Published in *ACM Transactions on Cyber-Physical Systems*, 2024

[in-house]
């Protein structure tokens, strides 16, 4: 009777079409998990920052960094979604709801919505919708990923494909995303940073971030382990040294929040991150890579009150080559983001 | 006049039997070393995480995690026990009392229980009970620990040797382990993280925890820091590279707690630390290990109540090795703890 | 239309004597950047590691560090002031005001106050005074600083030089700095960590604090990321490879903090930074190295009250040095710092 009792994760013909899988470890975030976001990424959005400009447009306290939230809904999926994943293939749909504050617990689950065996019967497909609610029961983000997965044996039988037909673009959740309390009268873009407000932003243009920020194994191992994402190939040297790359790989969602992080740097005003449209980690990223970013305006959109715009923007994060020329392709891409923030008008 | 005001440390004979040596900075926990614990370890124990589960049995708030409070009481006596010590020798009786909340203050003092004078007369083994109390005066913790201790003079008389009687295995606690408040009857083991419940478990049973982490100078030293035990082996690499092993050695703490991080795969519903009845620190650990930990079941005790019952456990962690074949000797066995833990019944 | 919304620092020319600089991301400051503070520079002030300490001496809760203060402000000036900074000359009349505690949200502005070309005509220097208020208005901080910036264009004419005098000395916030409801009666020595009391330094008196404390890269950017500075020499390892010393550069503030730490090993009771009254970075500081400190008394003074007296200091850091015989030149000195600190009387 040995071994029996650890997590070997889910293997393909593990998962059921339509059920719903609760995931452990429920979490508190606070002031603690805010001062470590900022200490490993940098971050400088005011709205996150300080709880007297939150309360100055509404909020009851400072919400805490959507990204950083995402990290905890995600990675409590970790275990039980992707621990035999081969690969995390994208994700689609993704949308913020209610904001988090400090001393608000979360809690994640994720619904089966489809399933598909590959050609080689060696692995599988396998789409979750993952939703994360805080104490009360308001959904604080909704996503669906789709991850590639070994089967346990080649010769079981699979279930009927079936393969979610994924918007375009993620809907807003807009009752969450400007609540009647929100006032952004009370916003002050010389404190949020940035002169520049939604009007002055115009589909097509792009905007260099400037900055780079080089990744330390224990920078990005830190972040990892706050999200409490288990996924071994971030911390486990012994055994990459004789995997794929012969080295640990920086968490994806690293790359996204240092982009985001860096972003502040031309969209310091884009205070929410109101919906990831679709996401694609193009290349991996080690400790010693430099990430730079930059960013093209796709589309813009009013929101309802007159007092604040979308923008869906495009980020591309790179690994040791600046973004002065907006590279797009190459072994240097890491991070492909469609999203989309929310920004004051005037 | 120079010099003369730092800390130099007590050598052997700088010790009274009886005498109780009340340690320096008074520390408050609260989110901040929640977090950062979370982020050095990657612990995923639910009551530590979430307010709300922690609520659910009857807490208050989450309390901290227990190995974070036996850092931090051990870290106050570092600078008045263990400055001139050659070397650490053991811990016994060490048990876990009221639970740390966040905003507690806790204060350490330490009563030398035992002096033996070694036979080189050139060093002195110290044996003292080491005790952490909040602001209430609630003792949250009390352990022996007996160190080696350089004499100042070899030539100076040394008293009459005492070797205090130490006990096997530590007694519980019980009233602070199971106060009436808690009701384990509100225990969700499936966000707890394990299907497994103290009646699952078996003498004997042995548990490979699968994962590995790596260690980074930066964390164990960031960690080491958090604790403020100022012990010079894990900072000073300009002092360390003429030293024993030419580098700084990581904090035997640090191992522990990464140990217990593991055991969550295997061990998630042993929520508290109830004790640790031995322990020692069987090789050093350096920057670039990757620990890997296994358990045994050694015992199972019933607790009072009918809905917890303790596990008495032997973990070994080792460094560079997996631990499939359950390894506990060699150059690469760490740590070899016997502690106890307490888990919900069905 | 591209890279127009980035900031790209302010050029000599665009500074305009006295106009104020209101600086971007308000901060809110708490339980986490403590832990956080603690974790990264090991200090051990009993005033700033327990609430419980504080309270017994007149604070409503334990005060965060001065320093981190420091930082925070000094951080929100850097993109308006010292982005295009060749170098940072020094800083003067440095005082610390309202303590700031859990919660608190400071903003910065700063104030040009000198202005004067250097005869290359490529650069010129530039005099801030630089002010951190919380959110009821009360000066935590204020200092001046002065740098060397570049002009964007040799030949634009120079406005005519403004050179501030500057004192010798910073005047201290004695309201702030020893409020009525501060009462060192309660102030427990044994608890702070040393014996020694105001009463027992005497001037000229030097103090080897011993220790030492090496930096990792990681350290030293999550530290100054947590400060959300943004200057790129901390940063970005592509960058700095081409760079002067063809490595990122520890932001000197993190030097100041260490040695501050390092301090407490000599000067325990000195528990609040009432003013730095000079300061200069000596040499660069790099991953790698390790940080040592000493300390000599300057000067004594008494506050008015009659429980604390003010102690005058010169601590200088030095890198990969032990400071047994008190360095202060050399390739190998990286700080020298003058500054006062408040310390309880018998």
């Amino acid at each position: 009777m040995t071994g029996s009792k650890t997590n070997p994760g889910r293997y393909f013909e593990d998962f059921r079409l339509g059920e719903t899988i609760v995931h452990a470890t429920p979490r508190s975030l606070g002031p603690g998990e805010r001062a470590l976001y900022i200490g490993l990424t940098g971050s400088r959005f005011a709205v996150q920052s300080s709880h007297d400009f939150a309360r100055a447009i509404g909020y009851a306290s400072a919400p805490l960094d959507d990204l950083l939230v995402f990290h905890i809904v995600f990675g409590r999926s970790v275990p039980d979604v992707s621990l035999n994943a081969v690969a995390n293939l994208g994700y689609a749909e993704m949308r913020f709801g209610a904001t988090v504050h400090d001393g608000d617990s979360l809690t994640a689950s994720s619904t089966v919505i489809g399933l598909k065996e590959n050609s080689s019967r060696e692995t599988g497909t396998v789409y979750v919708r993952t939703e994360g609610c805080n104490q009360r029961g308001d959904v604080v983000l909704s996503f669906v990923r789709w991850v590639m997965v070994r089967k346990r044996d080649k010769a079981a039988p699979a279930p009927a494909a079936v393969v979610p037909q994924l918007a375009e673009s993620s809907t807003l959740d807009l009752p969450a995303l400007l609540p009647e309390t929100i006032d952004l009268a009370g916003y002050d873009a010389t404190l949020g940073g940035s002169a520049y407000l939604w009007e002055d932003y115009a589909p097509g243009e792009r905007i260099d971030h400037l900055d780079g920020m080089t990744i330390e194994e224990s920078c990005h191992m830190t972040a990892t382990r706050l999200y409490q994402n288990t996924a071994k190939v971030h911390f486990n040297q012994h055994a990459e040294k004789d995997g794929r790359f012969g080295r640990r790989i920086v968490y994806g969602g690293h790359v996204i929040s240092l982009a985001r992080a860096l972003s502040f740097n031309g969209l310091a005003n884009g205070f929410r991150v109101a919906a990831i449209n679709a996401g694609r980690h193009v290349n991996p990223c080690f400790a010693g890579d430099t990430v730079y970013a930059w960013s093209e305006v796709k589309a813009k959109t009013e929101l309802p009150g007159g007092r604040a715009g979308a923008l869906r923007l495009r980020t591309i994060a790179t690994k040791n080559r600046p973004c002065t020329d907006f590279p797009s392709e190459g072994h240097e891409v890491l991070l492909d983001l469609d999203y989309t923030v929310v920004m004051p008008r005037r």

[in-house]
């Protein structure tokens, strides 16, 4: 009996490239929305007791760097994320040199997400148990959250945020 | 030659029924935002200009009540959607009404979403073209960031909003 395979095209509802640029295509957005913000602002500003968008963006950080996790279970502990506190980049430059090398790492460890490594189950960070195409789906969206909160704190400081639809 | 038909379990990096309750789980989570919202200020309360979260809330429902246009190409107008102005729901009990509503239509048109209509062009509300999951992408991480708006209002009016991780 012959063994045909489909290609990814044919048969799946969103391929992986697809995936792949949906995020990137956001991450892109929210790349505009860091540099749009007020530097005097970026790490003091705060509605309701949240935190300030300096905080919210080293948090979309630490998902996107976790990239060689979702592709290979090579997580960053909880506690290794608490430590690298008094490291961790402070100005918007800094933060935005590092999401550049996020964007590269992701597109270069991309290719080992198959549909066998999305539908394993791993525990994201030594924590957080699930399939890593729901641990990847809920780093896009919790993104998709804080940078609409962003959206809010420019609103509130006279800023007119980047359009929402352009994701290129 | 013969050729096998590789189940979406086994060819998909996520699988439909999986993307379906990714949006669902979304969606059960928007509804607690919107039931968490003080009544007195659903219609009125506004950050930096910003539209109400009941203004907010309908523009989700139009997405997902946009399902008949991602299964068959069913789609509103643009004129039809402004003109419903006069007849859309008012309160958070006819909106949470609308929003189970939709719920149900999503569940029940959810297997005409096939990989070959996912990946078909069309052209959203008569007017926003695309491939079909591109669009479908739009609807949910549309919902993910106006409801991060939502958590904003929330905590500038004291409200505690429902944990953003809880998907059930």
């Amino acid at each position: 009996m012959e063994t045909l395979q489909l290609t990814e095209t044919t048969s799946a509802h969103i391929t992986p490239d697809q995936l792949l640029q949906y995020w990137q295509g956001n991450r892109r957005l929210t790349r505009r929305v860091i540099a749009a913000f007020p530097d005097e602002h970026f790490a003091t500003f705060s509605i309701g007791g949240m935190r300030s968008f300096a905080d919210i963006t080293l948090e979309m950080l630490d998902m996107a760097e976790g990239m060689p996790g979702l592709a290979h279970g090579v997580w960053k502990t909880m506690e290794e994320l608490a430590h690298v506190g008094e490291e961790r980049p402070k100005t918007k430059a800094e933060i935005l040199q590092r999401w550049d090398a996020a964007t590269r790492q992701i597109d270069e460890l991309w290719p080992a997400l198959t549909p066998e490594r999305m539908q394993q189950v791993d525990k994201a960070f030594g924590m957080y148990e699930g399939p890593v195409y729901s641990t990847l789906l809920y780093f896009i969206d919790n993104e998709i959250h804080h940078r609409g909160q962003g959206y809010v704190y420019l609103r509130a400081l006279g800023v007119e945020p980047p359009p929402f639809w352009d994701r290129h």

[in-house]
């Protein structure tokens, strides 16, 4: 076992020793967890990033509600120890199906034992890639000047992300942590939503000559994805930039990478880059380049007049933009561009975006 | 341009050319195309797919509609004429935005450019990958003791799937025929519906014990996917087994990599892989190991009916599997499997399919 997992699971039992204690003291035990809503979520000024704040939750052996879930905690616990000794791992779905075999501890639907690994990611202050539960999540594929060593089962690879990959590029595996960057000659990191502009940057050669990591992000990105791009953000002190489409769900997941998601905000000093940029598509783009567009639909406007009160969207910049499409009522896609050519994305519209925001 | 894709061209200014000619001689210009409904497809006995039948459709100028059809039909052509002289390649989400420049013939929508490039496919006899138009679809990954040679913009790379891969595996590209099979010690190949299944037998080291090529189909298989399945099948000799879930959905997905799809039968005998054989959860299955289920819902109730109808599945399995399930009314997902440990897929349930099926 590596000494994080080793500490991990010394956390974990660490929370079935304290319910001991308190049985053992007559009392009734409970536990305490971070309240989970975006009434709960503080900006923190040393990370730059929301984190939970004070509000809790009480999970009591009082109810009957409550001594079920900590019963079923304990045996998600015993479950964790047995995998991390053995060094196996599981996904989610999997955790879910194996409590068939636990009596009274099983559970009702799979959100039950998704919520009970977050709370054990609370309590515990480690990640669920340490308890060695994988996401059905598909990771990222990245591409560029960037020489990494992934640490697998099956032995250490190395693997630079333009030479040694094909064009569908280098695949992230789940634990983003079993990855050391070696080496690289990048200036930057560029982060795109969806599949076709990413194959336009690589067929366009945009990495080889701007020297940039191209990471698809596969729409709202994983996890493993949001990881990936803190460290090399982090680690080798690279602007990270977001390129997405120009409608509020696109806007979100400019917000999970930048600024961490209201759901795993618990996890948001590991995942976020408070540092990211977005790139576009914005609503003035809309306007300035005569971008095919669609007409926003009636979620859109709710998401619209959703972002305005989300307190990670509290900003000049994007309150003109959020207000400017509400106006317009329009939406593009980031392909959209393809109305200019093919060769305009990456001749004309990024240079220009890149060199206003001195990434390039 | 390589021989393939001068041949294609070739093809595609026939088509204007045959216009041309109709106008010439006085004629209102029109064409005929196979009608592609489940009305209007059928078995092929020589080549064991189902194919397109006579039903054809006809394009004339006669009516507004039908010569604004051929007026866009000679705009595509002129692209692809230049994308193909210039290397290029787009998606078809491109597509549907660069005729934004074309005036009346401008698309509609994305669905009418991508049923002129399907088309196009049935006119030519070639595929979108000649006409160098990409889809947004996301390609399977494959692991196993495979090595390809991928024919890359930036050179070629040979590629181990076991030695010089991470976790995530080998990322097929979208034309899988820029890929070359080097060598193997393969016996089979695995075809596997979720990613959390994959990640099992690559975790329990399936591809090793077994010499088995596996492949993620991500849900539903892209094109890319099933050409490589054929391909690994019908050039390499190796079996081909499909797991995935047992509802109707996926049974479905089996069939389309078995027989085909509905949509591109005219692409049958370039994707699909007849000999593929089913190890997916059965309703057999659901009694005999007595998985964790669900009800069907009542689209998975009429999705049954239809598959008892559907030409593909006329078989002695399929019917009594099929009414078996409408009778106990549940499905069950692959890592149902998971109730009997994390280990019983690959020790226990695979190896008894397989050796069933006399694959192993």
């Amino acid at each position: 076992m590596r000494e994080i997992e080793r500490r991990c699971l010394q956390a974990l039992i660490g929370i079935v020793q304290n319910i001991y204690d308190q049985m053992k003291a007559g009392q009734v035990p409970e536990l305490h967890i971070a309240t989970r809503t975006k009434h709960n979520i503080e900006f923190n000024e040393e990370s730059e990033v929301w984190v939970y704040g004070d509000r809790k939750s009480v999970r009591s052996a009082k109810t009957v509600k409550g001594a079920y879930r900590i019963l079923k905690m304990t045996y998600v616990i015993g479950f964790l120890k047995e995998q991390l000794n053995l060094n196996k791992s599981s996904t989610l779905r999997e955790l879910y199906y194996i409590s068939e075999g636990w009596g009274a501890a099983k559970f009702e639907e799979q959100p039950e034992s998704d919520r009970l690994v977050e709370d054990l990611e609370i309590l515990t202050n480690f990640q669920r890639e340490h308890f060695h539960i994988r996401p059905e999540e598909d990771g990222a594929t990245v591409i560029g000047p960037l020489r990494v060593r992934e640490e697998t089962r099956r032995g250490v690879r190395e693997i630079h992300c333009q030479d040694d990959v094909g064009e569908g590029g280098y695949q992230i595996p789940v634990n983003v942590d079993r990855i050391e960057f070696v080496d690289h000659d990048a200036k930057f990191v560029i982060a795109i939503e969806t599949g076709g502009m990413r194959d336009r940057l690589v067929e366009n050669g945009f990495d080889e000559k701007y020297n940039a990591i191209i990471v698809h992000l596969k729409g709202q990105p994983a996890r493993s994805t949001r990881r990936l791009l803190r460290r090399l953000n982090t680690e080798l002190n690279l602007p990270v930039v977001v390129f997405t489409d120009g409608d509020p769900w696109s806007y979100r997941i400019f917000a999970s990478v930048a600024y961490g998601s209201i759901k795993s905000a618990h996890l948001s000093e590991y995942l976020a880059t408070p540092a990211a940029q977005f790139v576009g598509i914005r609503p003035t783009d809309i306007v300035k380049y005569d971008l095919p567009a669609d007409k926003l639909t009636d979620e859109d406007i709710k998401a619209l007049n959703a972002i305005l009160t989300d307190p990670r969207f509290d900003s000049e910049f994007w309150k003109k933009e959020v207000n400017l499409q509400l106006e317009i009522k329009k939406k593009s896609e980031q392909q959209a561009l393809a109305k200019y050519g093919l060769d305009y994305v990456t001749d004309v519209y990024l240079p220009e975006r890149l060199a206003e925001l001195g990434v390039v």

This paper introduces a model-based approach for training feedback controllers for an autonomous agent operating in a highly nonlinear environment. We desire the trained policy to ensure that the agent satisfies specific task objectives, expressed in discrete-time Signal Temporal Logic (DT-STL). One advantage for reformulation of a task via formal frameworks, like DT-STL, is that it permits quantitative satisfaction semantics. In other words, given a trajectory and a DT-STL formula, we can compute the robustness, which can be interpreted as an approximate signed distance between the trajectory and the set of trajectories satisfying the formula. We utilize feedback controllers, and we assume a feed forward neural network for learning these feedback controllers. We show how this learning problem is similar to training recurrent neural networks (RNNs), where the number of recurrent units is proportional to the temporal horizon of the agent’s task objectives. This poses a challenge: RNNs are susceptible to vanishing and exploding gradients, and naïve gradient descent-based strategies to solve long-horizon task objectives thus suffer from the same problems. To tackle this challenge, we introduce a novel gradient approximation algorithm based on the idea of dropout or gradient sampling. We show that, the existing smooth semantics for robustness are inefficient regarding gradient computation when the specification becomes complex. To address this challenge, we propose a new smooth semantics for DT-STL that under-approximates the robustness value and scales well for backpropagation over a complex specification. We show that our control synthesis methodology, can be quite helpful for stochastic gradient descent to converge with less numerical issues, enabling scalable backpropagation over long time horizons and trajectories over high dimensional state spaces.